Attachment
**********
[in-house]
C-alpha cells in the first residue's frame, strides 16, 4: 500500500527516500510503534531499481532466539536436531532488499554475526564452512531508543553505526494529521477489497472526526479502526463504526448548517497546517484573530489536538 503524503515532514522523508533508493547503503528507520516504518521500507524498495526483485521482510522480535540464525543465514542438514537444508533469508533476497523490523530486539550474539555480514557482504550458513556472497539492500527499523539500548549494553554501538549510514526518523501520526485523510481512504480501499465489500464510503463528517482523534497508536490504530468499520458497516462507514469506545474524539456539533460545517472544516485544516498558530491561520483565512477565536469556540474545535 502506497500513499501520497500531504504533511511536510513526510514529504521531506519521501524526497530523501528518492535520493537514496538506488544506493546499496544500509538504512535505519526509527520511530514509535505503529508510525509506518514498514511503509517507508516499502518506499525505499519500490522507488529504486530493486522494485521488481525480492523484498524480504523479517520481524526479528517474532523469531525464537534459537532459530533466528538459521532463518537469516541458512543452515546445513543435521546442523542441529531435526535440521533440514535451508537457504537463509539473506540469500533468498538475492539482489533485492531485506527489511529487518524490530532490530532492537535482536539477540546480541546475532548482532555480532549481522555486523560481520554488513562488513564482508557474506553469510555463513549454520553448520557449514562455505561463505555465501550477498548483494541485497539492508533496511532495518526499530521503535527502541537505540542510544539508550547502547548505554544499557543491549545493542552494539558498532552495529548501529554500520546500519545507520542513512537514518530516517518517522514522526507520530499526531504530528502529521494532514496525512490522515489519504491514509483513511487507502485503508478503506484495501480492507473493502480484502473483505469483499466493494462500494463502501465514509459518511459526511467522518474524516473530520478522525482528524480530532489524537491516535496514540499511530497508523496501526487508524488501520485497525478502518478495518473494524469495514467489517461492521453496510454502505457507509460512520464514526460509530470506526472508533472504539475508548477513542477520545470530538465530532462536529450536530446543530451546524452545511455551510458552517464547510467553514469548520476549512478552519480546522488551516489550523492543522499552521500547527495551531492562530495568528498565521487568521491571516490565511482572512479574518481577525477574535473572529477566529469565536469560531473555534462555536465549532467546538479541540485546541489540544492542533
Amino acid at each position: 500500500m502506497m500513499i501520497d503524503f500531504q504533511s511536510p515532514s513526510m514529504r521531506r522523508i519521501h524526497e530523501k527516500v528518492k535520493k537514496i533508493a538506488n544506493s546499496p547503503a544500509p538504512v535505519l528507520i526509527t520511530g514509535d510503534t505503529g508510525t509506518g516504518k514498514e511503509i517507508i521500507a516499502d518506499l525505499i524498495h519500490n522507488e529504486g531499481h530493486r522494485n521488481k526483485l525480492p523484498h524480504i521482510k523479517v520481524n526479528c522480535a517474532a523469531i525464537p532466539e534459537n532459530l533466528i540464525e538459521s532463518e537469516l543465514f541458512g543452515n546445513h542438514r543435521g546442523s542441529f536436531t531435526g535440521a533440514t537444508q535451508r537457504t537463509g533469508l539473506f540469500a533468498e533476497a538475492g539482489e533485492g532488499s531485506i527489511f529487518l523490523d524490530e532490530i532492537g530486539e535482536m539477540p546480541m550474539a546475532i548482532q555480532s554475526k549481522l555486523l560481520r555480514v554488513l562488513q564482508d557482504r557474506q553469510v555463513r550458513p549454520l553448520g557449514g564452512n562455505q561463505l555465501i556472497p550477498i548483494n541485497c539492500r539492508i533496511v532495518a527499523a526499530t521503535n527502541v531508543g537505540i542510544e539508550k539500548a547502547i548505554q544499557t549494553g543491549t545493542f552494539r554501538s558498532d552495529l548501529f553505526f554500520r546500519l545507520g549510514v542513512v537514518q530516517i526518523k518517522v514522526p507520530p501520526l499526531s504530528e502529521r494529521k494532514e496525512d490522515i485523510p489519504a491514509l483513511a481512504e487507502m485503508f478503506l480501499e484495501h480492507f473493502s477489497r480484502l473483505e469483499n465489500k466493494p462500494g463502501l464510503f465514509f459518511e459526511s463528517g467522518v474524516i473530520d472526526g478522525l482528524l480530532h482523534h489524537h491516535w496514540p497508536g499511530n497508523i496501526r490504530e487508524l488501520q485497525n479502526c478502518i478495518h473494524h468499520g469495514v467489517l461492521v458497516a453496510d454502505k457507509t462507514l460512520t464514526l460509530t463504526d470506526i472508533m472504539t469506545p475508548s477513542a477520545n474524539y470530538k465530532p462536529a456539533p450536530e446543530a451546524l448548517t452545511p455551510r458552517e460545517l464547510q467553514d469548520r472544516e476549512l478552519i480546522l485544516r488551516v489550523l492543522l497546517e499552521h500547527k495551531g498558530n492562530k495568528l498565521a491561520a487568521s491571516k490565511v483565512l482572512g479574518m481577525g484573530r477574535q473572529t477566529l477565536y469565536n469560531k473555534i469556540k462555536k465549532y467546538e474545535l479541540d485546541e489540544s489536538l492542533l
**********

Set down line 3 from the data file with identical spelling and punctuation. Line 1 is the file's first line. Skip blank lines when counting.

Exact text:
Amino acid at each position: 500500500m502506497m500513499i501520497d503524503f500531504q504533511s511536510p515532514s513526510m514529504r521531506r522523508i519521501h524526497e530523501k527516500v528518492k535520493k537514496i533508493a538506488n544506493s546499496p547503503a544500509p538504512v535505519l528507520i526509527t520511530g514509535d510503534t505503529g508510525t509506518g516504518k514498514e511503509i517507508i521500507a516499502d518506499l525505499i524498495h519500490n522507488e529504486g531499481h530493486r522494485n521488481k526483485l525480492p523484498h524480504i521482510k523479517v520481524n526479528c522480535a517474532a523469531i525464537p532466539e534459537n532459530l533466528i540464525e538459521s532463518e537469516l543465514f541458512g543452515n546445513h542438514r543435521g546442523s542441529f536436531t531435526g535440521a533440514t537444508q535451508r537457504t537463509g533469508l539473506f540469500a533468498e533476497a538475492g539482489e533485492g532488499s531485506i527489511f529487518l523490523d524490530e532490530i532492537g530486539e535482536m539477540p546480541m550474539a546475532i548482532q555480532s554475526k549481522l555486523l560481520r555480514v554488513l562488513q564482508d557482504r557474506q553469510v555463513r550458513p549454520l553448520g557449514g564452512n562455505q561463505l555465501i556472497p550477498i548483494n541485497c539492500r539492508i533496511v532495518a527499523a526499530t521503535n527502541v531508543g537505540i542510544e539508550k539500548a547502547i548505554q544499557t549494553g543491549t545493542f552494539r554501538s558498532d552495529l548501529f553505526f554500520r546500519l545507520g549510514v542513512v537514518q530516517i526518523k518517522v514522526p507520530p501520526l499526531s504530528e502529521r494529521k494532514e496525512d490522515i485523510p489519504a491514509l483513511a481512504e487507502m485503508f478503506l480501499e484495501h480492507f473493502s477489497r480484502l473483505e469483499n465489500k466493494p462500494g463502501l464510503f465514509f459518511e459526511s463528517g467522518v474524516i473530520d472526526g478522525l482528524l480530532h482523534h489524537h491516535w496514540p497508536g499511530n497508523i496501526r490504530e487508524l488501520q485497525n479502526c478502518i478495518h473494524h468499520g469495514v467489517l461492521v458497516a453496510d454502505k457507509t462507514l460512520t464514526l460509530t463504526d470506526i472508533m472504539t469506545p475508548s477513542a477520545n474524539y470530538k465530532p462536529a456539533p450536530e446543530a451546524l448548517t452545511p455551510r458552517e460545517l464547510q467553514d469548520r472544516e476549512l478552519i480546522l485544516r488551516v489550523l492543522l497546517e499552521h500547527k495551531g498558530n492562530k495568528l498565521a491561520a487568521s491571516k490565511v483565512l482572512g479574518m481577525g484573530r477574535q473572529t477566529l477565536y469565536n469560531k473555534i469556540k462555536k465549532y467546538e474545535l479541540d485546541e489540544s489536538l492542533l